ponderosa pine

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pon·der·o·sa pine

A tall timber tree (Pinus ponderosa) of western North America, having long needles grouped in fascicles of two or three.

[From New Latin ponderōsa, specific epithet, from Latin ponderōsa, feminine of ponderōsus, heavy; see ponderous.]
American Heritage® Dictionary of the English Language, Fifth Edition. Copyright © 2016 by Houghton Mifflin Harcourt Publishing Company. Published by Houghton Mifflin Harcourt Publishing Company. All rights reserved.

pon′der•o′sa pine′

(ˈpɒn dəˈroʊ sə, ˌpɒn-)
1. a large pine, Pinus ponderosa, of W North America, having yellowish brown bark.
2. the light, soft wood of this tree, used for making furniture and in the construction of houses, ships, etc.
[1875–80, Amer.; < New Latin Pinus ponderosa (1836) literally, heavy pine; see ponderous]
Random House Kernerman Webster's College Dictionary, © 2010 K Dictionaries Ltd. Copyright 2005, 1997, 1991 by Random House, Inc. All rights reserved.
ThesaurusAntonymsRelated WordsSynonymsLegend:
Noun1.ponderosa pine - common and widely distributed tall timber pine of western North America having dark green needles in bunches of 2 to 5 and thick bark with dark brown plates when matureponderosa pine - common and widely distributed tall timber pine of western North America having dark green needles in bunches of 2 to 5 and thick bark with dark brown plates when mature
yellow pine - any of various pines having yellow wood
Based on WordNet 3.0, Farlex clipart collection. © 2003-2012 Princeton University, Farlex Inc.
References in periodicals archive ?
Measurements of tree fall in 2018 indicated that white fir experienced the highest fall rate, 3%, and ponderosa pine the lowest, just over 1%.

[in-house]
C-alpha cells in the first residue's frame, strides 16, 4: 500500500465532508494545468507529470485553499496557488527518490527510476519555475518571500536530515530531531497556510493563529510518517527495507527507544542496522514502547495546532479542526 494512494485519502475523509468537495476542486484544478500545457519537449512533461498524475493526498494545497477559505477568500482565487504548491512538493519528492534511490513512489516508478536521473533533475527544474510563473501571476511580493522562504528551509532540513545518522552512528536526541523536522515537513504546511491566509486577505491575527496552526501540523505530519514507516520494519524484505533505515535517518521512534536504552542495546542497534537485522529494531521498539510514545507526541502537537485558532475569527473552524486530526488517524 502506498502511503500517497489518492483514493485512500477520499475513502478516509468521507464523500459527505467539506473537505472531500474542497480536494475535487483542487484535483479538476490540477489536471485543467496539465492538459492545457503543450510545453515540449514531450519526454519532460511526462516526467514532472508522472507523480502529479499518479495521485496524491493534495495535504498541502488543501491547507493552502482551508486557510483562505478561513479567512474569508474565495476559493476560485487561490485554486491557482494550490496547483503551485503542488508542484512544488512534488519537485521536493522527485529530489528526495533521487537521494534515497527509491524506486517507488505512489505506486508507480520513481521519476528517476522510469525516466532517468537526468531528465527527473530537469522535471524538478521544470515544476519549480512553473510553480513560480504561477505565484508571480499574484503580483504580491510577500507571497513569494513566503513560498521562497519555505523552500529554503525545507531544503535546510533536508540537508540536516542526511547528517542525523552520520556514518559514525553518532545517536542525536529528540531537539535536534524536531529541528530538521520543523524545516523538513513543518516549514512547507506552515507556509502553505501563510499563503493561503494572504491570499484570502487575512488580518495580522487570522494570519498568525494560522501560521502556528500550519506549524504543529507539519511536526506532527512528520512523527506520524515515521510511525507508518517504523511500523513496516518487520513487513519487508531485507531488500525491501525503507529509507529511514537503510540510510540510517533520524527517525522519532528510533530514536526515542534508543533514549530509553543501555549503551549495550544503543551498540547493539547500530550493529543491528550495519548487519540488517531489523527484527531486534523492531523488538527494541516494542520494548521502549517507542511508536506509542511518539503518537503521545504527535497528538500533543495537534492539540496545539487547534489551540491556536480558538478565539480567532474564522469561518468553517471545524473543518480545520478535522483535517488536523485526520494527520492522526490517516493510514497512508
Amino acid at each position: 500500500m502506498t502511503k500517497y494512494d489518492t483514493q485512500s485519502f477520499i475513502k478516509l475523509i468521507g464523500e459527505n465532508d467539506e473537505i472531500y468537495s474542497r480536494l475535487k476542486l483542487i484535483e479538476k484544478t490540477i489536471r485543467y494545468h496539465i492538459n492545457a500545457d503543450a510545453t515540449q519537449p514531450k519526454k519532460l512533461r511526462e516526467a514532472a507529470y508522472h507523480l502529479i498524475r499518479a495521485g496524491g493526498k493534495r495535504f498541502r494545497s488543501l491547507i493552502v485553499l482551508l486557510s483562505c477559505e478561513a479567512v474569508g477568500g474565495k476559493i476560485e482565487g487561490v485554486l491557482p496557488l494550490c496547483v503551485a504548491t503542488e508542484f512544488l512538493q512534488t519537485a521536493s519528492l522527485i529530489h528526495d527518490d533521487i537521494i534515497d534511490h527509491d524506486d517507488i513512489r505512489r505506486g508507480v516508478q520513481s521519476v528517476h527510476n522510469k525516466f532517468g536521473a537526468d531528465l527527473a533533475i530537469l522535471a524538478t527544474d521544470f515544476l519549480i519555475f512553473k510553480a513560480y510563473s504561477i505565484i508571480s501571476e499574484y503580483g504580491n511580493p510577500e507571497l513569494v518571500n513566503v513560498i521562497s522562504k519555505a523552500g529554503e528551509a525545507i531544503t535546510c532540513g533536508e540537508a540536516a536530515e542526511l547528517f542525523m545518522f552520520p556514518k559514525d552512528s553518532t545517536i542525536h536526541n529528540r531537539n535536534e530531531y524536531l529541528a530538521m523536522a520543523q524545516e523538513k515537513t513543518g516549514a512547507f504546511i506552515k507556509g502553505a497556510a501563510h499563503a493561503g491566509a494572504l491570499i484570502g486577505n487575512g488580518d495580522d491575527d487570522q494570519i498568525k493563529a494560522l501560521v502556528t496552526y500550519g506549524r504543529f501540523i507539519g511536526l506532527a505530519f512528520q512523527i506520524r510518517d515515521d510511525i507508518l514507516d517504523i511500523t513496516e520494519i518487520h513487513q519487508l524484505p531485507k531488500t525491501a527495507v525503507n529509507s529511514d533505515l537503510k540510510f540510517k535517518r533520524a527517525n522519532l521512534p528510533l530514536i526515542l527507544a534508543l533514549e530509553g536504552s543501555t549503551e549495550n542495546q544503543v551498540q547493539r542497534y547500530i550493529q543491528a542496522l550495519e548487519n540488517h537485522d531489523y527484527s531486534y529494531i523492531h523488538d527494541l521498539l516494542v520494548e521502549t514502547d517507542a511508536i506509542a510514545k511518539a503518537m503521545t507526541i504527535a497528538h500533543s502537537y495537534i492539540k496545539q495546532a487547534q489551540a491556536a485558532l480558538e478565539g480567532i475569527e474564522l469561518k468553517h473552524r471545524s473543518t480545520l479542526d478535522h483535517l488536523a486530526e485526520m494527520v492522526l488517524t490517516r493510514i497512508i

Standing at almost 7,000 feet, with Arizona's highest peak and the world's largest contiguous ponderosa pine forest, Flagstaff is a destination in its own right.
Kiln dried lumber of red oak (Quercus rubra L), black gum (Nyssa sylvatica Z), soft maple (Acer rubrum L), hard maple (Acer saccharum L), ponderosa pine (Pinus ponderosa L), and Douglas-fir (Pseudotsuga menziesii (Mirb) Franco) were obtained and cut into 25 by 25 by 400-mm-long beams that were free of knots, stains, or other defects.
Although ponderosa pine (Pinus ponderosa) forests are believed to have evolved under low to moderate severity wildfire regimes (Brown and Sieg, 1999), high severity fires have also recently been recognized as essential to historical fire regimes that maintain ecological diversity (Arno et al., 2000; Odion et al., 2014; Hutto et al., 2016).
The native mountain pine beetle is responsible for killing thousands of ponderosa pine trees in that part of the country.
Ponderosa: People, Fire, and the West's Most Iconic Tree is about a venerable Western tree which is synonymous with images of the West: the Ponderosa Pine, and provides a fine survey documenting the long history and recent demise of the historic Ponderosa forest.
Finally Rudi and Tito came to the ponderosa pine, home of penny, the tassel eared squirrel.
The Abert's squirrel (Sciurus aberti) is dependent on ponderosa pine (Pinus ponderosa) for food and cover (Keith, 1965; Farentinos, 1972; Dodd et al., 2003).
John Misak, owner of Southern Rustic Furniture, uses lodgepole, as well as Ponderosa pine, in his furniture designs, which include tables, benches, cabinetry and furniture.
I describe and compare the nest-site characteristics of the White-headed Woodpecker (Picoides albolarvatus), Hairy Woodpecker (Picodes villosus), and Northern Flicker (Colaptes auratus) in burned and unburned logged Ponderosa Pine (Pinus ponderosa) stands of the eastern Cascade Range of Washington, 2003 to 2010.
Let's say that you use a Swedish increment borer, a tool that removes a pencil-like section that cuts across the tree rings, to lake a bore sample from a living ponderosa pine in .Arizona.